Harris Poll surveyed 2,002 American adults to learn what we want as we get older. The number one thing was to travel abroad (57%). I know that travel is #1 on my list and that’s why this spring I set out with Sue on a cross-country trip across America that racked up 11,175-miles on our Honda Accord.

The next bucket list item the Harris Poll found was that American’s want to take up a new hobby (52%). In my case, that has manifested itself by working on my blog and volunteering at my church.

The other items on the list were tracking one’s health using a wearable, joining new social circles, living abroad and participating in extreme sports (28% to 3%). What these things all say is that growing older doesn’t mean we have to stop having fun.

Boomer Priorities

I really can identify with what the Harris Poll found as the top priority of aging Americans, spending more time with friends and family (62%). Previously my radio and teaching careers had been my primary focus for over 50-years, but not any longer. Now, being a grandpa is Job One.

Other priorities we have as we age, is the desire to seek out new experiences (51%), which explains our desire to travel and see more of the planet. To travel, one must be healthy and so health and wellness (51%) is also a priority.

Aging Positives

Americans agree that as we age we gain wisdom (65%) and experience (62%). Which begs the question, why do  companies seem to undervalue their senior employees or try to unload them with offers of early retirement and buyouts.

Other positives of growing older are that we feel more trustworthy, independent, are more comfortable in our own skin and feel more in control of our lives.

How Old is “Old?”

I think the answer to the question “How old is old?” has always been a moving target depending on the age of the person being asked that very question. The Harris Poll found that Millennials think old is 67, Generation X thinks it’s 72, Baby Boomers think it’s 79 and the Greatest Generation think it’s 82.

Usually the day after my fitness class, I think it’s my current age.

“Between now and 2029, one Baby Boomer will turn 65 every eight seconds,” says management guru Tom Peters. In his new book, The Excellence Dividend, Peters says “Most firms seem clueless – or worse, even seem to turn their back on the opportunity (of serving this huge population).”

Radio & “the Oldies” Market

Tom Peters is pretty adamant about what companies need to do to serve this segment of the American population.

  • Do a stem-to-stern assessment of the skills, assets, and culture that are needed to serve this market
  • People aged 50 or older have 47-times more net wealth than households headed by a person under age 35

It appears that some companies have done this and are enjoying the profits of their efforts. SiriusXM’s Q3 Conference Call saw that company’s CEO Jim Meyer telling analysts that audio is thriving like never before saying “the entire pie of audio consumption is actually growing.” Net income is up 24%, margins are up 40% and they plan to increase their dividend to investors.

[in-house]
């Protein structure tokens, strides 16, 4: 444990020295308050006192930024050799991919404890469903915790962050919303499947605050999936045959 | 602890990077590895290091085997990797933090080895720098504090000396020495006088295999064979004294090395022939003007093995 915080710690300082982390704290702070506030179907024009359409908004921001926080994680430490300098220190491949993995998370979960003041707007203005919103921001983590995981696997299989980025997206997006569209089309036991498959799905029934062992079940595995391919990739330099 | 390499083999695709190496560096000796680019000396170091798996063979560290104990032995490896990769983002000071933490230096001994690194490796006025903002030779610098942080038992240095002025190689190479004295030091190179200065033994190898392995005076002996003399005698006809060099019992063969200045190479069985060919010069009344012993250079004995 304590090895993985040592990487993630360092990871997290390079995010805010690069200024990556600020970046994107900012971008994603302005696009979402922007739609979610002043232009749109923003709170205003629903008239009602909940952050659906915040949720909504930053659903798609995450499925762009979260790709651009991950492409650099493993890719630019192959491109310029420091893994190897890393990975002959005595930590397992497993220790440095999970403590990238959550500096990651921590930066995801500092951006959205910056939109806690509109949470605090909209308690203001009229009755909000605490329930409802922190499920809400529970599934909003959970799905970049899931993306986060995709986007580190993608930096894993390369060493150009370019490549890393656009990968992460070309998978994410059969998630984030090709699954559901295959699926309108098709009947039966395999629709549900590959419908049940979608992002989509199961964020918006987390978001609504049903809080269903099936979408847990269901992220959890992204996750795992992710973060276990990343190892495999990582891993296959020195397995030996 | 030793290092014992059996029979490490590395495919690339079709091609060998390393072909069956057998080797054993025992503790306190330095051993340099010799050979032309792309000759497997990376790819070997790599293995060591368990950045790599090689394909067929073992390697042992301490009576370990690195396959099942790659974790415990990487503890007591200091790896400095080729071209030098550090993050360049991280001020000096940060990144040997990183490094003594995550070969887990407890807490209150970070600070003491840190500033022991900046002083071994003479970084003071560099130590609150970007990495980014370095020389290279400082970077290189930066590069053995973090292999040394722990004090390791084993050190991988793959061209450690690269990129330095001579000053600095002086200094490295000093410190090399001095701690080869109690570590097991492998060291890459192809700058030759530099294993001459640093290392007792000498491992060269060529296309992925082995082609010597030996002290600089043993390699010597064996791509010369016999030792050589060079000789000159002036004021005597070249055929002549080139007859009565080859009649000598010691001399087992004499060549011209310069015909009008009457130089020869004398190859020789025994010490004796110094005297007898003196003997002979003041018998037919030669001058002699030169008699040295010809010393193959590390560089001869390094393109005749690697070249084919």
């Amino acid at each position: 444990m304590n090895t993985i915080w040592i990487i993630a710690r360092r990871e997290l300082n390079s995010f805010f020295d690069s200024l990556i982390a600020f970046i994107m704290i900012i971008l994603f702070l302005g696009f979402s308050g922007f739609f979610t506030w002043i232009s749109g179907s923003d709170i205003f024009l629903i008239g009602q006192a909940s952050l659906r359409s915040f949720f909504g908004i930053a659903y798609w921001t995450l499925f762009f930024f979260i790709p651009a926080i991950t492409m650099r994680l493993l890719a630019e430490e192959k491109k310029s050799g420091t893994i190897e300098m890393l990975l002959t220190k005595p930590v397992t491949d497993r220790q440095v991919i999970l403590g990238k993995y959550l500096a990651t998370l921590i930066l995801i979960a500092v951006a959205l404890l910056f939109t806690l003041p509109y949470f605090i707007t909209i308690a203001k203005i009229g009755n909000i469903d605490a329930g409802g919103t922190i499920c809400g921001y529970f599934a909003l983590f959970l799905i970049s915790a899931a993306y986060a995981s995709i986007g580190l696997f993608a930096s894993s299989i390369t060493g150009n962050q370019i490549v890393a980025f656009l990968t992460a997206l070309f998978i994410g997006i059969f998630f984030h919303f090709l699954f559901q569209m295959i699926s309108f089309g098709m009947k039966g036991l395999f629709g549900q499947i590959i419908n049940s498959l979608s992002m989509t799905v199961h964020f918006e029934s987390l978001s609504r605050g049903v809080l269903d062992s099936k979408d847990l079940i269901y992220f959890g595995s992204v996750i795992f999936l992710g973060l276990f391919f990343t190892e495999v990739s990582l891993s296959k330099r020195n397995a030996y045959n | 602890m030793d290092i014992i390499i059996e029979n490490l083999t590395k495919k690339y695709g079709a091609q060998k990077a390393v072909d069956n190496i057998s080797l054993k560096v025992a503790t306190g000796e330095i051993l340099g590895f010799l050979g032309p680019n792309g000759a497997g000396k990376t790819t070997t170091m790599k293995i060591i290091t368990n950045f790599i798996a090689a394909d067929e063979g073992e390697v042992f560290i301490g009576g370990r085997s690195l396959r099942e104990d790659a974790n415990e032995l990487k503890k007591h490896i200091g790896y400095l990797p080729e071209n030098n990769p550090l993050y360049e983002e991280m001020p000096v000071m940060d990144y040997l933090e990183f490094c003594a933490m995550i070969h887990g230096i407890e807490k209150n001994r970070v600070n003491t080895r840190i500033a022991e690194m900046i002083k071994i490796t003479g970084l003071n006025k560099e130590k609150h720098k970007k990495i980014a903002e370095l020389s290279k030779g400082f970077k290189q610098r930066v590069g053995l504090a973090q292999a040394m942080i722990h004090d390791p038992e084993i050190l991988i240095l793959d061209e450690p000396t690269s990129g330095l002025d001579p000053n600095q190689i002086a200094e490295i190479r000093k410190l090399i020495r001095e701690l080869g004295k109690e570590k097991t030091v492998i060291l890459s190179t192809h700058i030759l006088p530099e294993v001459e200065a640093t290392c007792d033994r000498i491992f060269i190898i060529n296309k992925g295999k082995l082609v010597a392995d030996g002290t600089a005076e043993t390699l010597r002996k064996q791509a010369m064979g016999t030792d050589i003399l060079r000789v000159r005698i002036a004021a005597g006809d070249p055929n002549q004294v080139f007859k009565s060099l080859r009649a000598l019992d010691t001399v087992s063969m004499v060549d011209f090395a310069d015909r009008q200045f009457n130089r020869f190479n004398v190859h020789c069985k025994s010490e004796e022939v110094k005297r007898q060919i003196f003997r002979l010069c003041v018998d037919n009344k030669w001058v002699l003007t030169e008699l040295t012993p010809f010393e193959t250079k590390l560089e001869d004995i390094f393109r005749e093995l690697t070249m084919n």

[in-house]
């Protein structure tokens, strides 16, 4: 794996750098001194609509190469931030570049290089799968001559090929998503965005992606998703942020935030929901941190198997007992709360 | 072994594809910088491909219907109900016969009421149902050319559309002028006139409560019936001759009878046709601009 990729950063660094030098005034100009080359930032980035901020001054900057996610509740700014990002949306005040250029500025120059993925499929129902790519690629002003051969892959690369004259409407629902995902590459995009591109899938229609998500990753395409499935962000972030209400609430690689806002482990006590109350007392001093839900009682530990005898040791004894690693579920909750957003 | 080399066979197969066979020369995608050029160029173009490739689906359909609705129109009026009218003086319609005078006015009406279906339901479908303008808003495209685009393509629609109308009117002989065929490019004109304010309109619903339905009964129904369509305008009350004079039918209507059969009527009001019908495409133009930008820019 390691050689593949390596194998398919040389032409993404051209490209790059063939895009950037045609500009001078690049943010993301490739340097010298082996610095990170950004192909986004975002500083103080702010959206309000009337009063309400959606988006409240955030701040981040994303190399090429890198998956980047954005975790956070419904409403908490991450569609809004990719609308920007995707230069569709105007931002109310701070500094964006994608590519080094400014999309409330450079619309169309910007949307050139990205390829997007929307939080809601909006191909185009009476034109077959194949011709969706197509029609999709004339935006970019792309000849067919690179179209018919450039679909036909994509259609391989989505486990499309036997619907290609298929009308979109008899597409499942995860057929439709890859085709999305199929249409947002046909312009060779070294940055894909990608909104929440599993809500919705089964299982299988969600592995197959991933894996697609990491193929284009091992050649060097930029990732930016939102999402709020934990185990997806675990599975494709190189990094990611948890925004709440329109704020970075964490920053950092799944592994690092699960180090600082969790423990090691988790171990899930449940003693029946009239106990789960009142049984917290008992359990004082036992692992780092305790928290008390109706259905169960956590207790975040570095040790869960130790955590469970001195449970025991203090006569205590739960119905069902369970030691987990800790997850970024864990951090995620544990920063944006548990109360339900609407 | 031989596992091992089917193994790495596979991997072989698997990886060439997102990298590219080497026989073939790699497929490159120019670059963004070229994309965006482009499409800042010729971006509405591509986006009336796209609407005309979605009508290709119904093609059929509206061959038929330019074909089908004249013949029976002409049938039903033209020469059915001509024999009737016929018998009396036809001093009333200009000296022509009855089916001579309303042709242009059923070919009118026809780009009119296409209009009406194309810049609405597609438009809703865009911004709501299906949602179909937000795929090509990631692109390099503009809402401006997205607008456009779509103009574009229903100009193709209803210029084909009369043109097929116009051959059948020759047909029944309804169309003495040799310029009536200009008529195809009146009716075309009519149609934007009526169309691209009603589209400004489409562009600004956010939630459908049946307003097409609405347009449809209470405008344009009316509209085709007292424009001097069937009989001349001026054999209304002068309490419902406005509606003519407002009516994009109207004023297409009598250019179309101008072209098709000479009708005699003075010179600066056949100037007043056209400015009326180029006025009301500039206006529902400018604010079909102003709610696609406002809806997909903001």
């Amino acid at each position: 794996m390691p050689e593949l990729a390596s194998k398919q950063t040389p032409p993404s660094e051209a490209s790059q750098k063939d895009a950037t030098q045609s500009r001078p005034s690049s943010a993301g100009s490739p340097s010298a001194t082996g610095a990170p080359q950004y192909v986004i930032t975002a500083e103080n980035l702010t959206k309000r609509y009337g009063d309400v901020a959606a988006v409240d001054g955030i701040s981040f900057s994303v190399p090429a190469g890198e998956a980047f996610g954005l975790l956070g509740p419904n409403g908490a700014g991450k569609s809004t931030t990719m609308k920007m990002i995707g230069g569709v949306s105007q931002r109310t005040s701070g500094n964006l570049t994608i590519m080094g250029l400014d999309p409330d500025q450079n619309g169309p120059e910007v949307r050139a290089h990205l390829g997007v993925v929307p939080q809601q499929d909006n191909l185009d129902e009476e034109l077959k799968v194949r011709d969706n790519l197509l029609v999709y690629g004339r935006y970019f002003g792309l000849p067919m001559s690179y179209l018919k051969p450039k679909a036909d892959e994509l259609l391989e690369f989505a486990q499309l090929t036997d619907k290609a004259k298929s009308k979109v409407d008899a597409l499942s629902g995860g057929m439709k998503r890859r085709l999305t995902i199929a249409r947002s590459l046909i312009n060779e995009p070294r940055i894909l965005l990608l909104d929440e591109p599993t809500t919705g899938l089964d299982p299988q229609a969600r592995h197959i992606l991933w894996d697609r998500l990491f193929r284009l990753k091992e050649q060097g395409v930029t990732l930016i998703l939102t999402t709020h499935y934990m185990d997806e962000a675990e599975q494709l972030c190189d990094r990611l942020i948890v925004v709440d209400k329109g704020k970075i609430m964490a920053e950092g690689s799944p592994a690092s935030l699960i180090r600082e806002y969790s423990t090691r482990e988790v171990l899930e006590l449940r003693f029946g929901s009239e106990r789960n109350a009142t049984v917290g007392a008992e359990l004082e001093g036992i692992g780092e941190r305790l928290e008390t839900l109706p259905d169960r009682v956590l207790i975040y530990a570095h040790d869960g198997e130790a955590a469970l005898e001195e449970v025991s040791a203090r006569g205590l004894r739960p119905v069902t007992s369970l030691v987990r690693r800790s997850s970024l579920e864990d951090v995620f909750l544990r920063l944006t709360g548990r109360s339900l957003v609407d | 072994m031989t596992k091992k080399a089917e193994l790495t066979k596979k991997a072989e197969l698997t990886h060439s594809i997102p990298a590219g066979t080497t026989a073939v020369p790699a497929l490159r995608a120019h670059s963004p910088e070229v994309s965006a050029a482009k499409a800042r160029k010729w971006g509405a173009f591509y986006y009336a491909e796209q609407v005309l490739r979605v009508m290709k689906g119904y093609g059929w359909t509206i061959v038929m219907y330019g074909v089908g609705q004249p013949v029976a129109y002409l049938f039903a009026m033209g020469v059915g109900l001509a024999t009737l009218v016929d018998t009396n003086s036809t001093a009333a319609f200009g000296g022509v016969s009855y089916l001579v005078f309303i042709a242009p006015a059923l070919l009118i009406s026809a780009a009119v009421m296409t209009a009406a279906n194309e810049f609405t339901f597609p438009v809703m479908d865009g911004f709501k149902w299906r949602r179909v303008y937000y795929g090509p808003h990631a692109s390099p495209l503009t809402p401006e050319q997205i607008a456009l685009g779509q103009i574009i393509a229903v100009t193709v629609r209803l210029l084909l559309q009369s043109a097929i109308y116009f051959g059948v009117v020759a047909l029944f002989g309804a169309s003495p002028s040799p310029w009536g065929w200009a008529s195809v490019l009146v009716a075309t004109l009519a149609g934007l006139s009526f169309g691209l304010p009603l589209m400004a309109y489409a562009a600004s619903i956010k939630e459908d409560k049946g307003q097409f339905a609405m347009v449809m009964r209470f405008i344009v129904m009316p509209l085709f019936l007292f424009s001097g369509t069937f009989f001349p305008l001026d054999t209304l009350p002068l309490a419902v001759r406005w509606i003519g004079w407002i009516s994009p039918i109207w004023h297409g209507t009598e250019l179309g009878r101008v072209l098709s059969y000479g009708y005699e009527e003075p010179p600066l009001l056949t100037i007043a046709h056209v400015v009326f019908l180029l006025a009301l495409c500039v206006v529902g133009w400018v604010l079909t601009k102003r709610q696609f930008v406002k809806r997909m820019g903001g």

Willy Sutton robbed banks, he said, because that’s where the money was.

The money is with the Baby Boomers and the Greatest Generation, the very population that was raised on radio.

I’m not saying every radio station needs to cater to this senior segment. Obviously, if radio is to be relevant to the generations following the Boomers, it needs to offer programs that are relevant to this age group too. However, in my travels around this country I’ve heard a minuscule number of radio signals appealing to the money age groups. In my opinion this is a missed opportunity, for the radio industry’s future and its current economic stability.

Another Place, Another Time

I started my radio management career back in early 1980, still in my twenties, as the general manager of an AM daytime radio station that programmed Al Ham’s “Music of YOUR Life.” Next to Rush Limbaugh, Al Ham’s music format was the next best thing one could program on an AM radio station to attract the older audience of that time.

Our FM station in that AM/FM cluster was programming the current top hits of the day, and between us, we pretty much covered all the demographics. The hardest part of attracting new advertisers to my daytime radio station, was convincing them to try it. Once they did, they quickly became regular advertisers because the people we attracted to our programming had the money to buy everything our advertisers sold. My company president always liked to say, “money makes honey,” and my success with this little 1,000-watt daytimer led to my promotion to market manager in Atlantic City running a news/talk AM radio station and a 50,000-watt FM Bonneville Beautiful Music radio station. Both stations were programmed to an older, well-heeled, audience. We were a million dollar cash flowing property.

The Time is NOW

Tom Peters pretty much sums up radio’s action plan by saying, “Cut the B.S. Can the excuses. Forget the fancy reports. Get moving now. Get the job done. On this score, nothing has changed in 50-years, including the maddening fact that all too often a business strategy is inspiring, but the execution mania is largely AWOL.”

Pay attention to the culture inside your radio operation. IBM’s turnaround CEO Lou Gerstner put it this way, “culture is not just one aspect of the game – it is the game.”

And finally, train your people.

“Training is any firm’s single most important capital investment.”

-Tom Peters